In this episode, we are joined by Jeff Wolf, Director of Reimbursement Software at BESLER, to talk with us about the importance of managing your Medicare bad debts correctly.
Highlights of this episode include:
- Overview Medicare bad debts
- The importance of Medicare bad debt
- Special Rules
- Reimbursement reduction
- Medicare Bad debts in the future
Mike Passanante: Hi, this is Mike Passanante and welcome back to the award-winning Hospital Finance Podcast. Unfortunately, bad debts are something that we have to deal with in hospital finance. And to talk with us about the importance of managing your Medicare bad debts correctly, I’m joined by Jeff Wolf, who is the Director of Reimbursement Software here at BESLER. Jeff, welcome back to the show.
Jeff Wolf: Thank you very much. Glad to be here.
Mike: So, Jeff, first question, why don’t you just give us an overview of what Medicare bad debts are?
Jeff: All right. So Medicare bad debts are essentially the patient responsibility, or what we call deductible and coinsurance for your Medicare patients that has not been paid. So it goes unpaid after the hospital has performed what’s called a reasonable collection effort. And those bad debts basically are amounts that are owed to the hospital. Patients didn’t cover them, and they’re for Medicare patients after you’ve done all your collection effort.
Mike: Fair enough. And Jeff, what is the importance of Medicare bad debt?
Jeff: Well, the reason Medicare bad debts are so important is Medicare rules currently are reimbursing that patient responsibility at $0.65 on the dollar. What that means is the Medicare is compensating for the patient responsibility when that patient does not cover it. And that represents an average of about $60 million a year across the hospitals. So that’s a significant amount of money for individual providers when you consider there’s only 6,000 hospitals out there, and each hospital should be tracking these bad debts and adding them to the cost report each year as they are recognized as bad debts.
Mike: So is that it, just to ID the patients, deductibles and coinsurance that are unpaid to get the reimbursement? Is that all you have to do?
Jeff: No. There’s unfortunately quite a few rules that go along with that. Basically, Medicare population that these facilities have, depending on how significant that population is, will tell you how much important it’s going to be for each of those facilities. For hospitals that have a significant portion of their population that’s Medicare, they’re going to have to look for making sure that their collection effort is consistent for all payers. What that means is you have to collect with the same effort and vigorousness all of your patient responsibilities, all of your payers, not just Medicare. You have to do what’s called a reasonable collection effort. And we’ve got that defined in the regs as being 120 days of collection effort. But it also means you have to do five mailers and three phone calls. You have to show that you’ve actually tried to collect these amounts. And you have to be able to document that because your list, when you create your list, will be audited, and they’ll do a sample of the audit. They’re not going to audit every single record because that would be too much for them. But they are going to look at each one of those, and say there’s a population, so you’ve got 1,000 records. They’re going to audit 20, 30, 40 of them and then extrapolate the results. And you need to prove that, yes, you did the collection effort. You have to show that you’ve got notes for the collection that shows that you called the patients and that you sent the letters out, and you need to show the responses. The fourth thing is the bad debt itself has to be deemed uncollectable at the time that you write it off. So that means that you actually have to exhaust all your efforts. When you deem this patient responsibility to be uncollectable, and you write it off your patient account, you can’t keep going after it. It’s done. You have stopped working those accounts, and so you write them off or write the balance down to zero.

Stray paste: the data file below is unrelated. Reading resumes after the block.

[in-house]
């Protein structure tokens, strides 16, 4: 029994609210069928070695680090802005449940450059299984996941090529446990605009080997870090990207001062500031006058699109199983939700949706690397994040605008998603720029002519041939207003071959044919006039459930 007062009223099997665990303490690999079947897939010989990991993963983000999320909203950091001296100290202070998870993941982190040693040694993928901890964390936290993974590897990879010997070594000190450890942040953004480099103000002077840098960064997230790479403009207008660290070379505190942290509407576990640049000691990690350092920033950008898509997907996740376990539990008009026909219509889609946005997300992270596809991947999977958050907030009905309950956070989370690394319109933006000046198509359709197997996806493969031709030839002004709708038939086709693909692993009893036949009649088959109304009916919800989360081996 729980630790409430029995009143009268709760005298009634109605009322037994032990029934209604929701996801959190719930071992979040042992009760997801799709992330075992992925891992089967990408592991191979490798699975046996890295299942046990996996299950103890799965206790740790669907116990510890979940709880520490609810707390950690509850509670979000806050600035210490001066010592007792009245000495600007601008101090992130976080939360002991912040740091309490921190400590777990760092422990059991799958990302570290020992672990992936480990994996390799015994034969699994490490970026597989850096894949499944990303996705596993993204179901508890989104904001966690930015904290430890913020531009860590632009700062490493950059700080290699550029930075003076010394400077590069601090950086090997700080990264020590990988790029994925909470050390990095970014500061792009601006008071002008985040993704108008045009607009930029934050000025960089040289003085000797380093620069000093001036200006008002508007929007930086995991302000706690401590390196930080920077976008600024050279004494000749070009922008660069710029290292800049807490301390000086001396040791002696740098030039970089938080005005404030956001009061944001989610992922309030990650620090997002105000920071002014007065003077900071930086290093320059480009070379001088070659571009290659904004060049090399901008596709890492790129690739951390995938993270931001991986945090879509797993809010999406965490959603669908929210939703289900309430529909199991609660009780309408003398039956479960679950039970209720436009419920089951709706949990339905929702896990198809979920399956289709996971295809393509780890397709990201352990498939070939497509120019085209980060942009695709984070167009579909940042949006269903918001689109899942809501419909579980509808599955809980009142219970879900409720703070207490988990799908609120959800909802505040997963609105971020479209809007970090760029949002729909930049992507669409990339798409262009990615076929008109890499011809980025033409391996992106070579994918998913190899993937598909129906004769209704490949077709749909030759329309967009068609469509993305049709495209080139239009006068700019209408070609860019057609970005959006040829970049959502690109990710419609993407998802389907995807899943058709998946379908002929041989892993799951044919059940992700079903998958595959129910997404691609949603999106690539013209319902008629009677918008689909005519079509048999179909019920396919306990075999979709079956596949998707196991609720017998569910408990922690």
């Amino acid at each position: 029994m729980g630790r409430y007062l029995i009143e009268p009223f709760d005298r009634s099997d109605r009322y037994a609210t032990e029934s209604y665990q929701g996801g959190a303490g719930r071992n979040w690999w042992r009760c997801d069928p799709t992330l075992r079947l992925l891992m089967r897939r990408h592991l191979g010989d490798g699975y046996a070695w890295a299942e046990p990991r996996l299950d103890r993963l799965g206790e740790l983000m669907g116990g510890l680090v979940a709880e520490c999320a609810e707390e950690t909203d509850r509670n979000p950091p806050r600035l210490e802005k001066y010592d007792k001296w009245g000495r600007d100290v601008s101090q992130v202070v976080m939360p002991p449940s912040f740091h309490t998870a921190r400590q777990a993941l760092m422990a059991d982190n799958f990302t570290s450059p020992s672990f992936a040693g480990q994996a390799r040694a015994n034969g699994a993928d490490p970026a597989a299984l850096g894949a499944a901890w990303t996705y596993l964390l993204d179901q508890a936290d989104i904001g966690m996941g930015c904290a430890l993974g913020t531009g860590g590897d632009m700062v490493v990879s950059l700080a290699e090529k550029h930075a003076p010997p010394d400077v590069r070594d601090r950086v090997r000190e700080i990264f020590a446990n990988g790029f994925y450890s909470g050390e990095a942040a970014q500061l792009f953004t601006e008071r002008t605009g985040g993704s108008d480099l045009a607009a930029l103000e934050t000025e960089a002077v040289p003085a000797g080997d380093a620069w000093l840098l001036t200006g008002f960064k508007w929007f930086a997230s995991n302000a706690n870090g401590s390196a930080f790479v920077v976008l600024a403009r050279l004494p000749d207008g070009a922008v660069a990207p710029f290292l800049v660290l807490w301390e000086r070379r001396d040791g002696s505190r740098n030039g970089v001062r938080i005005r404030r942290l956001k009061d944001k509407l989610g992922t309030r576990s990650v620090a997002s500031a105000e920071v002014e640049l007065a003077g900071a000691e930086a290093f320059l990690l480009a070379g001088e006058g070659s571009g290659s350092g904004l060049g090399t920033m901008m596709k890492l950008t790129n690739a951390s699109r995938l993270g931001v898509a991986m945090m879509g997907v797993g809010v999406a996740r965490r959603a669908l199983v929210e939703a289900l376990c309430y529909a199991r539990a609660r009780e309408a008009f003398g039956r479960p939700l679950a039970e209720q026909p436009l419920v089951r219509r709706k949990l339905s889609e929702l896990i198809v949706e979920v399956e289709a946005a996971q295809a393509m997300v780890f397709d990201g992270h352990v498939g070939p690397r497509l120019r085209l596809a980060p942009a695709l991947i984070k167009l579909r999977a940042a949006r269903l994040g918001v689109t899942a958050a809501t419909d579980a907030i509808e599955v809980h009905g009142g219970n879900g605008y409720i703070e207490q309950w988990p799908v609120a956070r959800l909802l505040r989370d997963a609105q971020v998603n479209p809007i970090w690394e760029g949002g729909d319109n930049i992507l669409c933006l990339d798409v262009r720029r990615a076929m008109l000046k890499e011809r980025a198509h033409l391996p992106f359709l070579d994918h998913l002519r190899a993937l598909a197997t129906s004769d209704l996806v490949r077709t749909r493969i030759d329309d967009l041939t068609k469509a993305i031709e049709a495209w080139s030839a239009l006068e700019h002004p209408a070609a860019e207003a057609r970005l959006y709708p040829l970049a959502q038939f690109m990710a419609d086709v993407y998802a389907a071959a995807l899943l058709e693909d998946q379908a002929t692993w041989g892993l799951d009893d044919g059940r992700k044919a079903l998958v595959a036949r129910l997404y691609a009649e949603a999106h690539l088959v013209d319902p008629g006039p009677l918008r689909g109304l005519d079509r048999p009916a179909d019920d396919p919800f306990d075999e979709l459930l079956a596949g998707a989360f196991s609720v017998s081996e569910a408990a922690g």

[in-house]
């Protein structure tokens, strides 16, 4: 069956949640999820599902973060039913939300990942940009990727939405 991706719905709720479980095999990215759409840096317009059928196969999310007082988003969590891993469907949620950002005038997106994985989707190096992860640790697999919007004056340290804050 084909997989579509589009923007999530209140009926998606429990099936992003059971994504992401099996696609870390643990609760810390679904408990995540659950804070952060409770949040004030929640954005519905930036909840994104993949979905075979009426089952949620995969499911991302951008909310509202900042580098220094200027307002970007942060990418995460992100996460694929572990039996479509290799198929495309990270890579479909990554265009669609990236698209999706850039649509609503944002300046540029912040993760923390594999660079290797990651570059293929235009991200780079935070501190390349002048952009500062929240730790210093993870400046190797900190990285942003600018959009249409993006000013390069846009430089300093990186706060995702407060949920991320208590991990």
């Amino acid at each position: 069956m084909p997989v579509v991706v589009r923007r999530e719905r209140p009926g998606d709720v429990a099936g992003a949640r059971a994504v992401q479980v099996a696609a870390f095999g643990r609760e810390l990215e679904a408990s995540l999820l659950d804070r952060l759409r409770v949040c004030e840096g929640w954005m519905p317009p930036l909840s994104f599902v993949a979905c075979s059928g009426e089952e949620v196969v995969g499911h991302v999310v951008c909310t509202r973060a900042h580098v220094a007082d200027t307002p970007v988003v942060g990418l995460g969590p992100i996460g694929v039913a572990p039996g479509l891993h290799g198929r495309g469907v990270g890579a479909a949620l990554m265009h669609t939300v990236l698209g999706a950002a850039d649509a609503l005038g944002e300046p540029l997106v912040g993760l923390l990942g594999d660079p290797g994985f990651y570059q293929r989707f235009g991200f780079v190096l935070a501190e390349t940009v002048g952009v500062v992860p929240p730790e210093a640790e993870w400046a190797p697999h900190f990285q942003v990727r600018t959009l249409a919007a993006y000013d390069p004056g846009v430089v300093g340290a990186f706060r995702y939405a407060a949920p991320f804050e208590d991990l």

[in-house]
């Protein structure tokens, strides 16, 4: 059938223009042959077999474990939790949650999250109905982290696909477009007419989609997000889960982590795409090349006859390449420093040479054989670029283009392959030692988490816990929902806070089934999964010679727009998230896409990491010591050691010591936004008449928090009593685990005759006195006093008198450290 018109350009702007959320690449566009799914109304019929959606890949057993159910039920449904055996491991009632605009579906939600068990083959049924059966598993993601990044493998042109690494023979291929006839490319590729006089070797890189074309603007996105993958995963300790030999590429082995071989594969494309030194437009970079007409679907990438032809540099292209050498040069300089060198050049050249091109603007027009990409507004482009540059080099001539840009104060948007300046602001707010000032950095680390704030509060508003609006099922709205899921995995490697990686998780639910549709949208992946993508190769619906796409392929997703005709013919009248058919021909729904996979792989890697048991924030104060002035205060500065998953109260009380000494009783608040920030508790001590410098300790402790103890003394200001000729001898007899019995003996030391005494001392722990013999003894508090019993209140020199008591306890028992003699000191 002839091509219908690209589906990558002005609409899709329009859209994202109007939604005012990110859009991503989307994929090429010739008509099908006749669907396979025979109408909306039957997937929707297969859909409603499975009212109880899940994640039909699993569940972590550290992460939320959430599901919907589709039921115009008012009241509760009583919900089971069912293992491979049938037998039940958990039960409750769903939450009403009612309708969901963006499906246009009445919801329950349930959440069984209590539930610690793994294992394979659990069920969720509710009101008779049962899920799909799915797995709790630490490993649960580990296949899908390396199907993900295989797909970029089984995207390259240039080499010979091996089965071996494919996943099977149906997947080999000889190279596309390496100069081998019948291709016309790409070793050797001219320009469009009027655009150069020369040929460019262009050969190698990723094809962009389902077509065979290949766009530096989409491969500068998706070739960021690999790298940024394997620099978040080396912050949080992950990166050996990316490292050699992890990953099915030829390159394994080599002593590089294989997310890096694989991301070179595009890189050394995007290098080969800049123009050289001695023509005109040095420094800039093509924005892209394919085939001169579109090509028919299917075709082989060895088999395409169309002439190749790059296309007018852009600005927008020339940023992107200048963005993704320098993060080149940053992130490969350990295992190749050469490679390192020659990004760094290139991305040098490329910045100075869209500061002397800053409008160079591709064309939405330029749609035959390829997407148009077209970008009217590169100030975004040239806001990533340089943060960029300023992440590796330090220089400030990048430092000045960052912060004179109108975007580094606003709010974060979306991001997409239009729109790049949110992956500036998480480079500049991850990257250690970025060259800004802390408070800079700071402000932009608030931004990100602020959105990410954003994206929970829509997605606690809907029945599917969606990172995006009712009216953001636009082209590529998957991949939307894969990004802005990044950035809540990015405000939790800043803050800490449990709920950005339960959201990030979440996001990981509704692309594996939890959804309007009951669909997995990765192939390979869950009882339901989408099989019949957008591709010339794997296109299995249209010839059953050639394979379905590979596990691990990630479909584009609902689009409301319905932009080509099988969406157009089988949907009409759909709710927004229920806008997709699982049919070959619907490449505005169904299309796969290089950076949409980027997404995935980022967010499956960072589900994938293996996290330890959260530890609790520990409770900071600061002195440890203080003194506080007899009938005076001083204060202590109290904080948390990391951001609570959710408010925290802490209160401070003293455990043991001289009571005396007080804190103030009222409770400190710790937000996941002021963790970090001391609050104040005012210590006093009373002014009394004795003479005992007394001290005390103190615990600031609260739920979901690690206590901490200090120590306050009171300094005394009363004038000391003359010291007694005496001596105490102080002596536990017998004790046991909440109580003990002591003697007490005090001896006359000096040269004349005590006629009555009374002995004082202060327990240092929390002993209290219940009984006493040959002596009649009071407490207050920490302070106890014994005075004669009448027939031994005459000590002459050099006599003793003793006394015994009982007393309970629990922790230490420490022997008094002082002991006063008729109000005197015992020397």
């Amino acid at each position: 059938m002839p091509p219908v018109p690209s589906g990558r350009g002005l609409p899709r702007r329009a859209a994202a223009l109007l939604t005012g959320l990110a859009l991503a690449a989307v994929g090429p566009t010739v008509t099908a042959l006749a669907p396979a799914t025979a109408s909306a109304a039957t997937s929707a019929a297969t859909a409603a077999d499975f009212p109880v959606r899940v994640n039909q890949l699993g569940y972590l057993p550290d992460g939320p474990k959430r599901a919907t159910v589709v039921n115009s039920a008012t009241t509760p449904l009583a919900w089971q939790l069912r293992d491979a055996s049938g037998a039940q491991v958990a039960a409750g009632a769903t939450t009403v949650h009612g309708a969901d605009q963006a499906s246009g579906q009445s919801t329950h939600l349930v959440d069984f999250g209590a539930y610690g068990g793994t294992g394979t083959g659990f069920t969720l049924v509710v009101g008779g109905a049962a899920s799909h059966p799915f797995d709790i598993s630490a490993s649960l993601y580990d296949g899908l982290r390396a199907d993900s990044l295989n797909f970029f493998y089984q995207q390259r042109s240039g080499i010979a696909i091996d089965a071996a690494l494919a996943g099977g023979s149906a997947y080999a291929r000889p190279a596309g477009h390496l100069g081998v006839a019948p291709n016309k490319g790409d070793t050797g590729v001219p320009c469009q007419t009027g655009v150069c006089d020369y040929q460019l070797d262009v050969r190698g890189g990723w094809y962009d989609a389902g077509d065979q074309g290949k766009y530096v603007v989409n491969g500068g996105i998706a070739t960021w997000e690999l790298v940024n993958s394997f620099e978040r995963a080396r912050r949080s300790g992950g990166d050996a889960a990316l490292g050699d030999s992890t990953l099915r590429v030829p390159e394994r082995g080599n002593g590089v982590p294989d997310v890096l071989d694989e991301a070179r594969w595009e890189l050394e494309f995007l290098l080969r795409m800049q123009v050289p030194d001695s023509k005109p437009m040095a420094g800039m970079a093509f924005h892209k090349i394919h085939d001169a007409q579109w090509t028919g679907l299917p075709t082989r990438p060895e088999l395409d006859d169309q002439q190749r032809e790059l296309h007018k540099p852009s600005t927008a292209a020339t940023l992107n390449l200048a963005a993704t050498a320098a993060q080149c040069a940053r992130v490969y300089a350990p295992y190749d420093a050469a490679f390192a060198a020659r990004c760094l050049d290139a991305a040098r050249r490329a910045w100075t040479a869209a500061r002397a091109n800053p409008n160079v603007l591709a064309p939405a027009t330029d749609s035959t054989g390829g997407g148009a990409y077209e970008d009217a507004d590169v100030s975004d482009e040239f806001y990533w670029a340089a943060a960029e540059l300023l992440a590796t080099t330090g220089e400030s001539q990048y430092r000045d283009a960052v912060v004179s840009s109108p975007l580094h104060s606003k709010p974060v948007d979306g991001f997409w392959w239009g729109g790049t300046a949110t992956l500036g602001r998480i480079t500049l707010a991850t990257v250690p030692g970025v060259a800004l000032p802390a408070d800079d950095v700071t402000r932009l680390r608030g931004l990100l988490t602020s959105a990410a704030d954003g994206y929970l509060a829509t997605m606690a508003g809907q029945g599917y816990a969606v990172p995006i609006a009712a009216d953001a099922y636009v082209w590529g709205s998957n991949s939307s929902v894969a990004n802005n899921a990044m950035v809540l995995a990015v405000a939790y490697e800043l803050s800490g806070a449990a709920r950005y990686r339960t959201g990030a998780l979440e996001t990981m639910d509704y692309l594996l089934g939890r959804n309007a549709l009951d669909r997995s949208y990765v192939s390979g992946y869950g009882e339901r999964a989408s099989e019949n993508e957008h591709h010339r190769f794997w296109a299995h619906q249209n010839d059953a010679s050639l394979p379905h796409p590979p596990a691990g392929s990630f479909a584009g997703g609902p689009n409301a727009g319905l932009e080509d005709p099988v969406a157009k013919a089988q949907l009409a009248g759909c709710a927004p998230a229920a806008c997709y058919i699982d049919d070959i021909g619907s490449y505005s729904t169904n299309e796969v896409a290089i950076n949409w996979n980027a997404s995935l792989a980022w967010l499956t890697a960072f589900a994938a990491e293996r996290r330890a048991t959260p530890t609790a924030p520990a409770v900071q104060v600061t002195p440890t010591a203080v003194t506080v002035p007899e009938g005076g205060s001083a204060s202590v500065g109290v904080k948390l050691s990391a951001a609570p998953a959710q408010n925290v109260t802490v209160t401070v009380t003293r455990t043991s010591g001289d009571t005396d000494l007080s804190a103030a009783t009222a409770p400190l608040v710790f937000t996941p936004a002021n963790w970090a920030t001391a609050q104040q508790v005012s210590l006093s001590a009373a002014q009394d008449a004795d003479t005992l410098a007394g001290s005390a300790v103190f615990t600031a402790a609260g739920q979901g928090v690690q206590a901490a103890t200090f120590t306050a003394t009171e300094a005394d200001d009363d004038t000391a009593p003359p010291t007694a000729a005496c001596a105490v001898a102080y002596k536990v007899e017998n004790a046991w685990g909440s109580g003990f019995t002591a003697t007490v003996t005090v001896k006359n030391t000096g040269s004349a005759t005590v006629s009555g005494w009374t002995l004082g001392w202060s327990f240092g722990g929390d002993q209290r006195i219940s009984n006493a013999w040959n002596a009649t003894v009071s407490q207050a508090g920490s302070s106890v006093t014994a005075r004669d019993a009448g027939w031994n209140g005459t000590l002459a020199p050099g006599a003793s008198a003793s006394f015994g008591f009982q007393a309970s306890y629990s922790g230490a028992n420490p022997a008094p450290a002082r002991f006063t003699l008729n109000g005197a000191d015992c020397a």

And that’s actually your fifth thing is those accounts have to be written off as bad debts. You can’t keep a balance on those AR accounts. So you have to document that you’ve zeroed those out. And essentially, if someone comes in and says, “What do I owe you?” The answer would be zero. You can say, “It’s zero, but there is a portion that went unpaid and Medicare covered it,” but it is zero balance once you write it off. And there are some special rules around what’s called Medicare-Medicaid crossover, or we refer to that in the industry as Medi-Medi crossover claims because of the way that the interaction between Medicare and Medicaid works.